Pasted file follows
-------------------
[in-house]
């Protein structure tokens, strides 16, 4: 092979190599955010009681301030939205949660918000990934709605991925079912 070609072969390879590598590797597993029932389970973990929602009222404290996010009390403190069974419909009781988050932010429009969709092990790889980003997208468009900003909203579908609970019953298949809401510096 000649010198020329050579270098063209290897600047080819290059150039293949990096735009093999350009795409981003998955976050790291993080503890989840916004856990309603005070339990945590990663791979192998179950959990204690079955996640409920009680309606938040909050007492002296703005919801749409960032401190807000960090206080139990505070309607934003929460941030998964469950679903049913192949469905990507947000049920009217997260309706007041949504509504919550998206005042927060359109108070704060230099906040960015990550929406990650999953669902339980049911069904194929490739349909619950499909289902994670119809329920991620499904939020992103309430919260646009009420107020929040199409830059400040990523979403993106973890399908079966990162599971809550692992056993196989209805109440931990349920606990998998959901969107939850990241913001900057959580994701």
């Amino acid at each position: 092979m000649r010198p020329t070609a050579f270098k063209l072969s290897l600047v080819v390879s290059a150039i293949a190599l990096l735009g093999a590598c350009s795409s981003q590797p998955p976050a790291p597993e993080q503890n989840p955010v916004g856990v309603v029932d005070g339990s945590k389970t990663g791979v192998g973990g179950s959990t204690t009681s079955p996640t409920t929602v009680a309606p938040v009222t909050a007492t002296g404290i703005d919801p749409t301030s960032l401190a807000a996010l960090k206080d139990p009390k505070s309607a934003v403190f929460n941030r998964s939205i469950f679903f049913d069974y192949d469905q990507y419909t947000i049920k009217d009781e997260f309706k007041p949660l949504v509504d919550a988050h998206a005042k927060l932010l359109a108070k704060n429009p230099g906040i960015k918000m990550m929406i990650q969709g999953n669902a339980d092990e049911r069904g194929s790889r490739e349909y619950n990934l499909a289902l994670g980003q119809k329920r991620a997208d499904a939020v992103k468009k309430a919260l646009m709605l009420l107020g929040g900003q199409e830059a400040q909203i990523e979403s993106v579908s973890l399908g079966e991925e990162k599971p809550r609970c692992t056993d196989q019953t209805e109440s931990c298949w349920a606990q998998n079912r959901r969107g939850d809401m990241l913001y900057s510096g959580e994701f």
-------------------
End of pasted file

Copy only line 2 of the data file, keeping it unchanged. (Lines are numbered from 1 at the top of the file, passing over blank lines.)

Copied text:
């Protein structure tokens, strides 16, 4: 092979190599955010009681301030939205949660918000990934709605991925079912 070609072969390879590598590797597993029932389970973990929602009222404290996010009390403190069974419909009781988050932010429009969709092990790889980003997208468009900003909203579908609970019953298949809401510096 000649010198020329050579270098063209290897600047080819290059150039293949990096735009093999350009795409981003998955976050790291993080503890989840916004856990309603005070339990945590990663791979192998179950959990204690079955996640409920009680309606938040909050007492002296703005919801749409960032401190807000960090206080139990505070309607934003929460941030998964469950679903049913192949469905990507947000049920009217997260309706007041949504509504919550998206005042927060359109108070704060230099906040960015990550929406990650999953669902339980049911069904194929490739349909619950499909289902994670119809329920991620499904939020992103309430919260646009009420107020929040199409830059400040990523979403993106973890399908079966990162599971809550692992056993196989209805109440931990349920606990998998959901969107939850990241913001900057959580994701």